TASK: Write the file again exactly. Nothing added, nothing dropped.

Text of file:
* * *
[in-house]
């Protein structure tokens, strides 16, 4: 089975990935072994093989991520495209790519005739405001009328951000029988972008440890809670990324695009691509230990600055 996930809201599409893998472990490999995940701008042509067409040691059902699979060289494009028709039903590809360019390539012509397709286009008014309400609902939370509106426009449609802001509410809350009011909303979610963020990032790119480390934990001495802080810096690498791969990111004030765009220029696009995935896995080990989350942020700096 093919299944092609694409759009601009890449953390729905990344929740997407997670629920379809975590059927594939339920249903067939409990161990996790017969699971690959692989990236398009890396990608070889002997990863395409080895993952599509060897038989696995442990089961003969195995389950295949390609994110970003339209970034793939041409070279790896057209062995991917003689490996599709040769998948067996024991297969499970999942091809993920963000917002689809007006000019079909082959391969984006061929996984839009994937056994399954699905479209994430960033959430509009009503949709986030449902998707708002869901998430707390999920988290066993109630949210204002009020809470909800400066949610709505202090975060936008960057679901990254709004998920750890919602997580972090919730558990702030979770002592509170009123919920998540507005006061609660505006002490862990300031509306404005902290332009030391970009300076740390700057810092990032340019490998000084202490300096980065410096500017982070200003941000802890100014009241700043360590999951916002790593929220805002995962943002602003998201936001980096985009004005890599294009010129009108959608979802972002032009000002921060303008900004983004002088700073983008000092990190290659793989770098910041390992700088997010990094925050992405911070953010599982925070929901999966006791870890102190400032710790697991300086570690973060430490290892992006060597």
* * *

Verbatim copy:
[in-house]
């Protein structure tokens, strides 16, 4: 089975990935072994093989991520495209790519005739405001009328951000029988972008440890809670990324695009691509230990600055 996930809201599409893998472990490999995940701008042509067409040691059902699979060289494009028709039903590809360019390539012509397709286009008014309400609902939370509106426009449609802001509410809350009011909303979610963020990032790119480390934990001495802080810096690498791969990111004030765009220029696009995935896995080990989350942020700096 093919299944092609694409759009601009890449953390729905990344929740997407997670629920379809975590059927594939339920249903067939409990161990996790017969699971690959692989990236398009890396990608070889002997990863395409080895993952599509060897038989696995442990089961003969195995389950295949390609994110970003339209970034793939041409070279790896057209062995991917003689490996599709040769998948067996024991297969499970999942091809993920963000917002689809007006000019079909082959391969984006061929996984839009994937056994399954699905479209994430960033959430509009009503949709986030449902998707708002869901998430707390999920988290066993109630949210204002009020809470909800400066949610709505202090975060936008960057679901990254709004998920750890919602997580972090919730558990702030979770002592509170009123919920998540507005006061609660505006002490862990300031509306404005902290332009030391970009300076740390700057810092990032340019490998000084202490300096980065410096500017982070200003941000802890100014009241700043360590999951916002790593929220805002995962943002602003998201936001980096985009004005890599294009010129009108959608979802972002032009000002921060303008900004983004002088700073983008000092990190290659793989770098910041390992700088997010990094925050992405911070953010599982925070929901999966006791870890102190400032710790697991300086570690973060430490290892992006060597």